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The future State of Handling Aftermarket Low Volume Part Numbers

Friday, February 15, 2013 - 09:08
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Aftermarket parts suppliers and distributors understand the challenges and potential benefits of dealing with and supplying low-volume, slow-moving parts. To stand out from low-price volume suppliers and become the ‘go to’ supplier of choice, businesses need to handle the number of parts in addition to high demand components. The ability to act as a full-line supplier to wholesalers and warehouse distributors is a critical differentiation point between our business and the bulk low-cost importers.

In the past, providing full-line, low-volume coverage came with significant and potentially costly challenges. Today, with the application of technology and new methods of manufacturing, this segment of the business can be both profitable and beneficial. Full-line suppliers still face the risk of niche suppliers accessing and utilizing the same technology with greater agility, so the path to success is to adopt these new technologies and manufacturing processes with the speed and agility to maintain profitability.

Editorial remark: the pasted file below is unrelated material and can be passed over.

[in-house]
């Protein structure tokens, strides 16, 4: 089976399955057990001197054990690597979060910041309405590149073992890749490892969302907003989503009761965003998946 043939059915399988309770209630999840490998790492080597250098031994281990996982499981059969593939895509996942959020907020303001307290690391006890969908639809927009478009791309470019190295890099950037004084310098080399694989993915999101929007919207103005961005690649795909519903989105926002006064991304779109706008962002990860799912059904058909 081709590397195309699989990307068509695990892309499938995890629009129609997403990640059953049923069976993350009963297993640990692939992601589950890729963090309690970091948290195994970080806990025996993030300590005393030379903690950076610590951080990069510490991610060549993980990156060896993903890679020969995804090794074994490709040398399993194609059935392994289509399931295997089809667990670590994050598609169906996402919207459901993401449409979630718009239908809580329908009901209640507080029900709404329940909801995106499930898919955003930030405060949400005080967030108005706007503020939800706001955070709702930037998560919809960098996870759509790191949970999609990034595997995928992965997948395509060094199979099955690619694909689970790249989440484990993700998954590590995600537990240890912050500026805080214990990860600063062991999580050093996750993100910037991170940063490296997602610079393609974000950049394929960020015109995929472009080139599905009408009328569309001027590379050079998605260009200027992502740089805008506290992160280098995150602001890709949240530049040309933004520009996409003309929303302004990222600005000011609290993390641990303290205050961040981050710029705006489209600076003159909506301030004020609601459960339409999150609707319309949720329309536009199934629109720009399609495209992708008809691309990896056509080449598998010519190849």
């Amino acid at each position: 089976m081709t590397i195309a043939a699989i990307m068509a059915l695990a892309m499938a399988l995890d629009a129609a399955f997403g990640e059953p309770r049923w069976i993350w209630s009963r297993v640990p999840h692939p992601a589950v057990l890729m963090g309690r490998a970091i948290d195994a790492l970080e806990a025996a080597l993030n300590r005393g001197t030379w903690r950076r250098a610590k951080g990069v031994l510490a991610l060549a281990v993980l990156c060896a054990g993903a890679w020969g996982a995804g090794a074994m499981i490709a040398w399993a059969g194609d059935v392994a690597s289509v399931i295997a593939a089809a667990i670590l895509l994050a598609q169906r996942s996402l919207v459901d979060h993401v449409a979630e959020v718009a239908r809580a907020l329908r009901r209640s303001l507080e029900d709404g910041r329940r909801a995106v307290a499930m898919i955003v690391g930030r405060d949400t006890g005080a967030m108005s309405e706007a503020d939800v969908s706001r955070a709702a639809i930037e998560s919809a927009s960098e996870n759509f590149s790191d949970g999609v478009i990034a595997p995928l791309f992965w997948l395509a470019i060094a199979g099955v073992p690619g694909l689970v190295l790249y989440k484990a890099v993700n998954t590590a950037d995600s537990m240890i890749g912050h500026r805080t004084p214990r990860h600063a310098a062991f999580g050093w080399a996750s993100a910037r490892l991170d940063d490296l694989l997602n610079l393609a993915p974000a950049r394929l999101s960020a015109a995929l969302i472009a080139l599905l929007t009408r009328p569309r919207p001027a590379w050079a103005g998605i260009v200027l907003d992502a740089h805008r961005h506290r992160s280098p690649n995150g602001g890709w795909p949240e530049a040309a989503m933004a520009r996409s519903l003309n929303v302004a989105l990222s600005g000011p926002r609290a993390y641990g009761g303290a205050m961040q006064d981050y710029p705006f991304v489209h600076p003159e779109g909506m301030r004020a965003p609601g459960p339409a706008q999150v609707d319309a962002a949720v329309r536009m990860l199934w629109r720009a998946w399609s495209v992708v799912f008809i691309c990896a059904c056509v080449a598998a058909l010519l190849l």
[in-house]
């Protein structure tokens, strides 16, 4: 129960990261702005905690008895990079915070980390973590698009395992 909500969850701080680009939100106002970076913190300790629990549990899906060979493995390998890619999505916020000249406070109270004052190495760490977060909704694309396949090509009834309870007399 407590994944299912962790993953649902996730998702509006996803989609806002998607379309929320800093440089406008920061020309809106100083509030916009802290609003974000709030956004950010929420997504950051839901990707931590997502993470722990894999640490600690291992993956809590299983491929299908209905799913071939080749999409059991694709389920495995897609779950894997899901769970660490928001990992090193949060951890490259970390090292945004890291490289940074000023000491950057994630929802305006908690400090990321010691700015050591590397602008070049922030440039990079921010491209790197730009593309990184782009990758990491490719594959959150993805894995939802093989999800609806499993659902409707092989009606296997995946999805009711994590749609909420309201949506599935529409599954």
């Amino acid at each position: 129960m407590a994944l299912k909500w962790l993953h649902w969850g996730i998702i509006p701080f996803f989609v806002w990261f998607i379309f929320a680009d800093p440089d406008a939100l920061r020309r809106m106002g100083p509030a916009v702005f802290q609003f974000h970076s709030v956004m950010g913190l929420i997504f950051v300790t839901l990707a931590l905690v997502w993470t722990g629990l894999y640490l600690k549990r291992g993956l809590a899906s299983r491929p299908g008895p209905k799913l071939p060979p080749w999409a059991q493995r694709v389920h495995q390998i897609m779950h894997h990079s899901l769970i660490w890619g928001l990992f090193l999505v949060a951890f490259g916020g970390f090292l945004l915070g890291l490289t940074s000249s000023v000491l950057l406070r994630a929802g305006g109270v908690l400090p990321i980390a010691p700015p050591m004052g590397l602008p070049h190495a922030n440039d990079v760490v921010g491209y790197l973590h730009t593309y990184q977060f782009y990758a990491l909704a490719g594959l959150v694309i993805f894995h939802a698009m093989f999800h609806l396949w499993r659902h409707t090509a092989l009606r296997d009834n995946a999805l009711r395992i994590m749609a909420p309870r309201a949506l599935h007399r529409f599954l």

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To handle low-part volume numbers effectively, cataloguing and product management should utilize technology to keep costs low while providing the detailed level of application information required. Product lifecycle management (PLM) and the ability to convert older designs into 3D computer-aided design (CAD) models with associated graphics and application information is necessary, as is a single system of design and application truth as a primary requirement. The challenge, however, is that much of this information exists in a legacy format or, in some cases, in human minds that are close to retirement. Taking steps to transfer this data into a digital format that can be distributed quickly to multiple systems is essential for success.

Once the product information is available, the next critical process is presenting the product to the market. Although low-volume parts are typically ideal candidates to sell electronically via e-commerce sites, this does not mean suppliers should disregard the current three-step model. Businesses should be prepared to support and enhance their current customer’s distribution model, while making it easier and better for them to sell. In fact, customers looking for low-volume parts could potentially know more about the product than the young employee, so suppliers should provide that employee with online information to help sell the product. Rich content, product details and application information are all critical. If executed correctly, this data should come directly from the PLM and product data management (PDM) systems.

The aftermarket industry has standardized tools like internet parts ordering (IPO) that support order fulfillment for these parts. Wholesalers and distributors will not keep low volume parts in stock, so manufacturers must supply the components, typically from slow-moving warehouses. IPO technology is ideal for supporting order fulfillment of this nature.  

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